When despair for the world grows in me
and I wake in the night at the least sound
in fear of what my life and my children’s lives may be,
I go and lie down where the wood drake
rests in his beauty on the water, and the great heron feeds.
I come into the peace of wild things
who do not tax their lives with forethought
of grief. I come into the presence of still water.
And I feel above me the day-blind stars
waiting with their light. For a time
I rest in the grace of the world, and am free.
— Wendell Berry
Life gets insane. It can be sad, overwhelming, busy, and anxiety-ridden. But, life can also be beautiful, joyful, slow, and peaceful. Usually, though, these seemingly contradictory parts of the world are not far from each other. Beauty is not separate from sadness. Slowness doesn’t mean that it is not surrounded by frenzied action. Peace doesn’t mean the absence of all anxiety. Joy often creeps into overwhelming situations.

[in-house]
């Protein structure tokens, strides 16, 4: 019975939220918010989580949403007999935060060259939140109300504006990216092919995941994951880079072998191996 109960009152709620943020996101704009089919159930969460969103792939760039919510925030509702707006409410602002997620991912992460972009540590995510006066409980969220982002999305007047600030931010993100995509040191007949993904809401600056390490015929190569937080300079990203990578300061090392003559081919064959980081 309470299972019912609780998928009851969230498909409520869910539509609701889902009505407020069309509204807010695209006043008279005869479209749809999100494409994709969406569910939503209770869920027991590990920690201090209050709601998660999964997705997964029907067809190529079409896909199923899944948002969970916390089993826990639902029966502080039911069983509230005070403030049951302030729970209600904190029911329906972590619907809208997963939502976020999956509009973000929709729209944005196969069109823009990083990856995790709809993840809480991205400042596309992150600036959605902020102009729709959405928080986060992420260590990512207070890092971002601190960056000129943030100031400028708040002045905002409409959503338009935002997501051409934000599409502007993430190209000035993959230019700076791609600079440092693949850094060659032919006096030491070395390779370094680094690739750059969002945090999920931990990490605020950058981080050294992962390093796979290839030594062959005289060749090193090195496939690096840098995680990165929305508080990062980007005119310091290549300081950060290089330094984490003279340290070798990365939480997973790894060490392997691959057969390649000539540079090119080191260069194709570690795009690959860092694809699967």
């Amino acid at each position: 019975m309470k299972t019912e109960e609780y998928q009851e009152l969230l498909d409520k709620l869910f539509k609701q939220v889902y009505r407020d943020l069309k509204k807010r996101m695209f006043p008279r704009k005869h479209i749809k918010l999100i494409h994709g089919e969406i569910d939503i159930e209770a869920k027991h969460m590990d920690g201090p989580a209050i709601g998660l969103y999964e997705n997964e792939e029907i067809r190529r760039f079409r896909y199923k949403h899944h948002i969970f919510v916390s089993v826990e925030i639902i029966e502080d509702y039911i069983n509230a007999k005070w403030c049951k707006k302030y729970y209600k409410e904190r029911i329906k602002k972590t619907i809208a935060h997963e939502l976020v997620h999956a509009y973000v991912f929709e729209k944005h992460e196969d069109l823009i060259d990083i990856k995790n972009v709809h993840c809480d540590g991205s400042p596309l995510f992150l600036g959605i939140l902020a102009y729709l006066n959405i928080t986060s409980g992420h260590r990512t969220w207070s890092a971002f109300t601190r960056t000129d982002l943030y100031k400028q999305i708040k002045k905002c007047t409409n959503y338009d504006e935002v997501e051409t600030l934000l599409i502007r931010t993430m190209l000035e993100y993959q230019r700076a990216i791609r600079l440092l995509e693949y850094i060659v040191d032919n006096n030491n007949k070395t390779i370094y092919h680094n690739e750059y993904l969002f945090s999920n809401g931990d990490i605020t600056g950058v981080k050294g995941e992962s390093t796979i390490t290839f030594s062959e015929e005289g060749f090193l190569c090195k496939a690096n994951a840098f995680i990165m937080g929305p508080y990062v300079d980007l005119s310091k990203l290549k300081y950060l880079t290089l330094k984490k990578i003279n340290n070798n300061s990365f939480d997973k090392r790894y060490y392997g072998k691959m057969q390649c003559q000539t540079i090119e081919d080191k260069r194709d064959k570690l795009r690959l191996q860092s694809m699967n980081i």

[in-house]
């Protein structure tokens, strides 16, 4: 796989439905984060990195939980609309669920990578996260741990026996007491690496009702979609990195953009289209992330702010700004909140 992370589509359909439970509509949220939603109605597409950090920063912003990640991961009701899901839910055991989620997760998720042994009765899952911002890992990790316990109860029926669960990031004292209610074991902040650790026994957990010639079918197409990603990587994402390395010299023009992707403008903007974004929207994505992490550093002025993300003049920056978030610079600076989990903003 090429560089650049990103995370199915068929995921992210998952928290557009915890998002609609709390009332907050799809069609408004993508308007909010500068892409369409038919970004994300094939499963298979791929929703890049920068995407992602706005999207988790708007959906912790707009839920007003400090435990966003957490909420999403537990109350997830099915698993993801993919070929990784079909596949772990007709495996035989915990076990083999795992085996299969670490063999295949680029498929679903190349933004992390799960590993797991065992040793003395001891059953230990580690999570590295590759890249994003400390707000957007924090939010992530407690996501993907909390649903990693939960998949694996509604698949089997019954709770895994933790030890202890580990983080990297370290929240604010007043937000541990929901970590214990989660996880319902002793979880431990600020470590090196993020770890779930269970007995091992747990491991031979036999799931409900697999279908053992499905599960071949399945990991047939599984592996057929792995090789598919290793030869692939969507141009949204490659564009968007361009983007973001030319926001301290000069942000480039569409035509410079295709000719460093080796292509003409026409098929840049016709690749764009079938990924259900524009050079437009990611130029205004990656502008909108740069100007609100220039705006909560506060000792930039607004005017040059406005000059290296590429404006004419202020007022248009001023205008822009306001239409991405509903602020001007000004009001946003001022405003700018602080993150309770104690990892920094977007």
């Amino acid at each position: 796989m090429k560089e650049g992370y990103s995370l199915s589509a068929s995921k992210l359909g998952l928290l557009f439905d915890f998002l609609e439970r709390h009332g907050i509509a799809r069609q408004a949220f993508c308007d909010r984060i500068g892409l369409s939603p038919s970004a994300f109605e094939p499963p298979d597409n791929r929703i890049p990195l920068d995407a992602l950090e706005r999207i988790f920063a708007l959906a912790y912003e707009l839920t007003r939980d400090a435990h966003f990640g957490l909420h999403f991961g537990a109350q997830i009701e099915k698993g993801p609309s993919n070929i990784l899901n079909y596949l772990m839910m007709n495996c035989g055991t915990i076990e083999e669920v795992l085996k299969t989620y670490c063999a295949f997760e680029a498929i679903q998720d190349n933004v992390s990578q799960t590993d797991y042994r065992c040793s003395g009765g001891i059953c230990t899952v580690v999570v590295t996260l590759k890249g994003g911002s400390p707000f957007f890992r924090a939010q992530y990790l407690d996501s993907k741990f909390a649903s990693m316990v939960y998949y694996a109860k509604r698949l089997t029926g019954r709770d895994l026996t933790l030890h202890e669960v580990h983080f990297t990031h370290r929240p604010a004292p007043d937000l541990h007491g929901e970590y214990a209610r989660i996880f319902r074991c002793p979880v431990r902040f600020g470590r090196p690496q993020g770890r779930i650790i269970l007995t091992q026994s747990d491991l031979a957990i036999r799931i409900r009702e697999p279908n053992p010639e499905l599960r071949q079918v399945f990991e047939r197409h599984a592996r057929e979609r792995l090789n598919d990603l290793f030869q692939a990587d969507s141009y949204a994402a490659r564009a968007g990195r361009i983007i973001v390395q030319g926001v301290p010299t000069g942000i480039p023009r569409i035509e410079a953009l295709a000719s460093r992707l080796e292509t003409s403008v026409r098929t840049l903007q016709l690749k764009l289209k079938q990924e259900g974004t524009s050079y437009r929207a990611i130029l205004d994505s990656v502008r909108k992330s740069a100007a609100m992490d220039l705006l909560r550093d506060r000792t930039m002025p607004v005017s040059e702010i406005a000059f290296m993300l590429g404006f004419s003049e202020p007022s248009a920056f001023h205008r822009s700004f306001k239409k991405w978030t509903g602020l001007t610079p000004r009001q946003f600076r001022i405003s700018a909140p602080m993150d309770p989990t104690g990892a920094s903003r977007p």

In fact, the highest joys tend to infiltrate the lowest lows and, in so doing, gain strength in remembrance. The memory that joy has emerged from sadness is one that is not easily quenched & can be strength in times of darkness.
Where has joy manifested in the sorrows of your life? Where do you find peace amidst chaos? What beauty exists in the dark places in your life? Where do you receive grace when it’s offered? Where do you choose not to receive grace?
Don’t forget to remember when you’ve received this grace. Write it down. (That’s what Wendell Berry did in this poem). Our world so desperately needs to remember what it is like to receive grace so that it can move to create graceful spaces.